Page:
Alzheimer’s disease

Below you will find more information about Alzheimer’s disease from Medigest. If you believe that you are suffering from any of the symptoms of Alzheimer’s disease it is important that you obtain an accurate diagnosis from a medical professional to ensure that you obtain the correct medication or treatment for your condition. There are medical conditions that carry similar symptoms associated with Alzheimer’s disease and therefore the information provided by Medigest is offered as a guideline only and should never be used in preference to seeking professional medical advice. The information relating to Alzheimer’s disease comes from a third party source and Medigest will not be held liable for any inaccuracies relating to the information shown.

Definition

Alzheimer's disease, which is named after Alois Alzheimer, is a neurodegenerative disease that occurs in people aged 65 and over. This disease is the most common cause of dementia, affecting over 20 million people worldwide. Once Alzheimer's has been diagnosed, the life expectancy of patients is around 7 years. Only 3% of patients live for more than 10 years.

Treatment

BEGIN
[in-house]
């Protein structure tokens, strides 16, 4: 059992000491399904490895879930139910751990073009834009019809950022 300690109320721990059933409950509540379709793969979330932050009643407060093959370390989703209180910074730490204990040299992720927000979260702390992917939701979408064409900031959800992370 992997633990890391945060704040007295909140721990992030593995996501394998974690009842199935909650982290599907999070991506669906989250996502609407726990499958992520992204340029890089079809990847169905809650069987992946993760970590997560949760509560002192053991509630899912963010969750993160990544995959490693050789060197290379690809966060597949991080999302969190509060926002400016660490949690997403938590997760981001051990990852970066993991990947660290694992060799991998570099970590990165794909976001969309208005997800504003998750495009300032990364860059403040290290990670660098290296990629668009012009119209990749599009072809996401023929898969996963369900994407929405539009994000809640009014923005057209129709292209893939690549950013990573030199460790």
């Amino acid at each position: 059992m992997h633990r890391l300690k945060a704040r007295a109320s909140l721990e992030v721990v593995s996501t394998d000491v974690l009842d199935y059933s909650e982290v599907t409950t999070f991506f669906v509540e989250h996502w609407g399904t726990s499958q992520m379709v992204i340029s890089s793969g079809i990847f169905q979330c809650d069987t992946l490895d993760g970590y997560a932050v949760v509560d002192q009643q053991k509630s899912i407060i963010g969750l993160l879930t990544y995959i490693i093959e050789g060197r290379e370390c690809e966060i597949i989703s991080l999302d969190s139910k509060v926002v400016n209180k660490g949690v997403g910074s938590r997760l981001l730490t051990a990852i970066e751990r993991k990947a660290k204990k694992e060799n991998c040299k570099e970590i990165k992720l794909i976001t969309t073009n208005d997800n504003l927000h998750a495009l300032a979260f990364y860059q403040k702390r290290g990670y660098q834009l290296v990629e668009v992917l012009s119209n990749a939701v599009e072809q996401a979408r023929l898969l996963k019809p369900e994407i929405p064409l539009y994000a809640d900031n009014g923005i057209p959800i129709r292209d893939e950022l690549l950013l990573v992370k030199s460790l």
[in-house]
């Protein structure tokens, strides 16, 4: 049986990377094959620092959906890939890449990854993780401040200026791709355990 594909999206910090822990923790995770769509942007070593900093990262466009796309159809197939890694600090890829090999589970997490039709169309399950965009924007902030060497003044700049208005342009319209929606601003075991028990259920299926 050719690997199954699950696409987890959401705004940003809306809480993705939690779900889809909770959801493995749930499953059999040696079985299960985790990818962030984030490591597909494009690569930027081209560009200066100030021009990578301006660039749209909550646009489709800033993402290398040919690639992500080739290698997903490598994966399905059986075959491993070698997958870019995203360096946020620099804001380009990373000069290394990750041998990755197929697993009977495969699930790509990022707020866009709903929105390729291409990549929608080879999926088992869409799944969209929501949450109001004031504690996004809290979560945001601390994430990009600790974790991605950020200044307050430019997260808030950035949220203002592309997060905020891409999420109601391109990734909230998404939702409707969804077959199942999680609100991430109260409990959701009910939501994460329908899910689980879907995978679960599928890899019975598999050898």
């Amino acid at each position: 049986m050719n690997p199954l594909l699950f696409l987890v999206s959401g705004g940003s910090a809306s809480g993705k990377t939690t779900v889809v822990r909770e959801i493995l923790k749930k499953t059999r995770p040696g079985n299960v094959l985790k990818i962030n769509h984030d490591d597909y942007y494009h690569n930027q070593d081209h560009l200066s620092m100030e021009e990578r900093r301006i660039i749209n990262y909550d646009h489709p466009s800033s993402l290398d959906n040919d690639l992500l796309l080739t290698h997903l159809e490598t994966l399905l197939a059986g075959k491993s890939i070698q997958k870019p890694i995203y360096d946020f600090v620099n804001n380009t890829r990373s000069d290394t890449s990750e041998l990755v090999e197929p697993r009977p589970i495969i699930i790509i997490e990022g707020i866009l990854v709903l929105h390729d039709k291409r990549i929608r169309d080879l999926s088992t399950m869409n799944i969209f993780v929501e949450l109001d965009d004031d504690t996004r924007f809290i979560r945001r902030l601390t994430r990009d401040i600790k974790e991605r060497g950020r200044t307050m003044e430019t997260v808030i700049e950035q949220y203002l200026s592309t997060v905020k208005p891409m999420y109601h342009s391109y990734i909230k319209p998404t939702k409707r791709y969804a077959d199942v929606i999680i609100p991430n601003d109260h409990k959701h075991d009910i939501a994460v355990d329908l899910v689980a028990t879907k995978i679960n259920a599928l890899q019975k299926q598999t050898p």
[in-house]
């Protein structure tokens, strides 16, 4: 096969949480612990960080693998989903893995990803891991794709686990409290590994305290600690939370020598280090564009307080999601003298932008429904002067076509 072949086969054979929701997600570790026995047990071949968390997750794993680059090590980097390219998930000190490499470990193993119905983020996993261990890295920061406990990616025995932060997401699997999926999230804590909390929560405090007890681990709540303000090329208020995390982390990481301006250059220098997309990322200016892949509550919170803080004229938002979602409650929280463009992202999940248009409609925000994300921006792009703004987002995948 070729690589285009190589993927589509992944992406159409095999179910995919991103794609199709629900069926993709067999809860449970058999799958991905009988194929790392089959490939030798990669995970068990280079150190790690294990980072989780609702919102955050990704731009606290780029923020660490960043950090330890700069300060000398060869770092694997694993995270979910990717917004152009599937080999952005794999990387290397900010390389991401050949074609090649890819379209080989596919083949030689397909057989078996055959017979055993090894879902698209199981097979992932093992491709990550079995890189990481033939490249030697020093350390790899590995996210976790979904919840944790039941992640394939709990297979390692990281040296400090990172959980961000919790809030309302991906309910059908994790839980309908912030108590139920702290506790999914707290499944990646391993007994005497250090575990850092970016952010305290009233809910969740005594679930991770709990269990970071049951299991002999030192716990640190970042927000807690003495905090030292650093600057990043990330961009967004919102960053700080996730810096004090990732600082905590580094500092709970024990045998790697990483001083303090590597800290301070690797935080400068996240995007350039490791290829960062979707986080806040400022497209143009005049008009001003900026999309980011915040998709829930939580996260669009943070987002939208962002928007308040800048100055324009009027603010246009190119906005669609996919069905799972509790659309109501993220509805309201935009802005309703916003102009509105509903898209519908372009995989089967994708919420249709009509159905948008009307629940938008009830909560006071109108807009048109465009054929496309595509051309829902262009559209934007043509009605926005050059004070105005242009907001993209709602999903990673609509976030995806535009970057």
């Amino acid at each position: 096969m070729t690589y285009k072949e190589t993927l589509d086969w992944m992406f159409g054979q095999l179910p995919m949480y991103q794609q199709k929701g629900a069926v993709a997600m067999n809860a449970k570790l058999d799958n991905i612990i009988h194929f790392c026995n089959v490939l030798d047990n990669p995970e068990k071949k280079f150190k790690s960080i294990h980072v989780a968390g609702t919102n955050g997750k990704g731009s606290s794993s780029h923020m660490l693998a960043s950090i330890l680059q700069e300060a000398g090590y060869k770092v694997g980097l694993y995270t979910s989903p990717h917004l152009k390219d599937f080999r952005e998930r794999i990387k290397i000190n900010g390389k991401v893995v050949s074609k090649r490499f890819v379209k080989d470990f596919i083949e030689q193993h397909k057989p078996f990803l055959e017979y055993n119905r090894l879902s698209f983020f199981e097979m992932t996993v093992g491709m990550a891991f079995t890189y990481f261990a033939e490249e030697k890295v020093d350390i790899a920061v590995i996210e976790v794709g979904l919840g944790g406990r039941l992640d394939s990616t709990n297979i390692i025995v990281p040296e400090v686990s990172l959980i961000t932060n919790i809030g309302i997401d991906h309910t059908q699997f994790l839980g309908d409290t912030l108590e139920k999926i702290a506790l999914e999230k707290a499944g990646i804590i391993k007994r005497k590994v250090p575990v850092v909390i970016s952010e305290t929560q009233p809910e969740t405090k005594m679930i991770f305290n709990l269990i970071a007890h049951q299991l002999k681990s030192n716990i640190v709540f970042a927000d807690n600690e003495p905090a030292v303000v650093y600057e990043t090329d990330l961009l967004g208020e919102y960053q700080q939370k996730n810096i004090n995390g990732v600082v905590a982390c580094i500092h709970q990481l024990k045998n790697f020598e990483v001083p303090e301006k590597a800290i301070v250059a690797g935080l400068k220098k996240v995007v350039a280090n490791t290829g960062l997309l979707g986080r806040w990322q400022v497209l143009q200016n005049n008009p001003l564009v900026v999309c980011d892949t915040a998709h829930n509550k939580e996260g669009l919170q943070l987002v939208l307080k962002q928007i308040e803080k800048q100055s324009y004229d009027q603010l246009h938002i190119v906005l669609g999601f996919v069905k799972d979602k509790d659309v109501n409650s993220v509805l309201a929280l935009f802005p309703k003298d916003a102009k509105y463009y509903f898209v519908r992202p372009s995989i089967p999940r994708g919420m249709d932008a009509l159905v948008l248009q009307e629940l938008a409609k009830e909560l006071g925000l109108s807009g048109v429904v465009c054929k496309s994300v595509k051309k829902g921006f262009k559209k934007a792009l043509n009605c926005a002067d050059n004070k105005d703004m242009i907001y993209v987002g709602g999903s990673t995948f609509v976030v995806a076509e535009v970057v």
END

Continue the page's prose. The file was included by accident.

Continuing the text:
There is no available cure for Alzheimer's disease. The medications available only offer benefits for patient's symptoms, but do not slow down the progression of the disease. However, behavioral and cognitive interventions as well as rehabilitation strategies may be used during the early to moderate stages of Alzheimer's disease. Therapies may include reminiscent therapy, counseling, psychotherapy, behavioral reinforcements, reality orientation therapy and cognitive rehabilitation training.

Symptoms and Signs

Alzheimer's disease is divided into 4 stages with different symptoms for each stage. In the predementia stage, patients experience only mild cognitive difficulties. Other symptoms include short-term memory loss, semantic memory impairments and subtle executive problems. Depression and apathy may also occur. In the early stage, patients experience impairments in memory and learning. However, older memories are affected only slightly compared to learning new things and making new memories. In terms of language problems, shrinking vocabulary and decreased work frequency may occur. In the moderate dementia stage, patients slowly reduce the possibility of independence. Language difficulties become noticeable, and the ability to read and write are forgotten. Complex motor sequences are also affected, making patients lose their ability to perform daily activities. Long-term memory becomes impaired, while behavioral changes occur. Irritability, outbursts, crying, aggression and physical violence also occurs. 30% of Alzheimer's patients develop delusional symptoms. In the advanced stage of Alzheimer's, patients cannot perform the simplest tasks alone. Apathy, exhaustion and loss of verbal language also occur. Patients will also experience muscle deterioration and inability to feed oneself.

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